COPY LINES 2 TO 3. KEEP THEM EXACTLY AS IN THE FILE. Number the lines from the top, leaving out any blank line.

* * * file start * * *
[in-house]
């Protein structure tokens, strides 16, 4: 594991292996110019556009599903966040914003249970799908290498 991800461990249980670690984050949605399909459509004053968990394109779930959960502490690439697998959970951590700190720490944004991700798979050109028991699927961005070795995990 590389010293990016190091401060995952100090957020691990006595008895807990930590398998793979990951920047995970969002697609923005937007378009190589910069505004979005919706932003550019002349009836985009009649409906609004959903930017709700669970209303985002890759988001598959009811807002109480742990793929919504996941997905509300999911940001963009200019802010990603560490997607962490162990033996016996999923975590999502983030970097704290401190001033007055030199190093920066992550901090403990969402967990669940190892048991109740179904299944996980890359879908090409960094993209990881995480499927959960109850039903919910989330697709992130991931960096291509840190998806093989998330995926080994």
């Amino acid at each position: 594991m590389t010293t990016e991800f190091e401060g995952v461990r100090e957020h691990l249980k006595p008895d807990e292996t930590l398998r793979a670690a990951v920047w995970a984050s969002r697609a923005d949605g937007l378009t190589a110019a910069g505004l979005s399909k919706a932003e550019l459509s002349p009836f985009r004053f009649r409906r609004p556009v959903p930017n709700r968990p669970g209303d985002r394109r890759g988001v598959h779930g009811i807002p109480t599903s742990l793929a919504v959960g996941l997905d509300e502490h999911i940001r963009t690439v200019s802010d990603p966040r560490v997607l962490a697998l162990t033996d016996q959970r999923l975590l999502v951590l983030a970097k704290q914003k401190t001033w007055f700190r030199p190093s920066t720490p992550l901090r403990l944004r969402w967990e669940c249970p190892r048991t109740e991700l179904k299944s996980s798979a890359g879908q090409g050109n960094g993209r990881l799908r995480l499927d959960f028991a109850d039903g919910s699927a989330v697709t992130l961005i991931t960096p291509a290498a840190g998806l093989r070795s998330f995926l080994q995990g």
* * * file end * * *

């Protein structure tokens, strides 16, 4: 594991292996110019556009599903966040914003249970799908290498 991800461990249980670690984050949605399909459509004053968990394109779930959960502490690439697998959970951590700190720490944004991700798979050109028991699927961005070795995990 590389010293990016190091401060995952100090957020691990006595008895807990930590398998793979990951920047995970969002697609923005937007378009190589910069505004979005919706932003550019002349009836985009009649409906609004959903930017709700669970209303985002890759988001598959009811807002109480742990793929919504996941997905509300999911940001963009200019802010990603560490997607962490162990033996016996999923975590999502983030970097704290401190001033007055030199190093920066992550901090403990969402967990669940190892048991109740179904299944996980890359879908090409960094993209990881995480499927959960109850039903919910989330697709992130991931960096291509840190998806093989998330995926080994």
């Amino acid at each position: 594991m590389t010293t990016e991800f190091e401060g995952v461990r100090e957020h691990l249980k006595p008895d807990e292996t930590l398998r793979a670690a990951v920047w995970a984050s969002r697609a923005d949605g937007l378009t190589a110019a910069g505004l979005s399909k919706a932003e550019l459509s002349p009836f985009r004053f009649r409906r609004p556009v959903p930017n709700r968990p669970g209303d985002r394109r890759g988001v598959h779930g009811i807002p109480t599903s742990l793929a919504v959960g996941l997905d509300e502490h999911i940001r963009t690439v200019s802010d990603p966040r560490v997607l962490a697998l162990t033996d016996q959970r999923l975590l999502v951590l983030a970097k704290q914003k401190t001033w007055f700190r030199p190093s920066t720490p992550l901090r403990l944004r969402w967990e669940c249970p190892r048991t109740e991700l179904k299944s996980s798979a890359g879908q090409g050109n960094g993209r990881l799908r995480l499927d959960f028991a109850d039903g919910s699927a989330v697709t992130l961005i991931t960096p291509a290498a840190g998806l093989r070795s998330f995926l080994q995990g």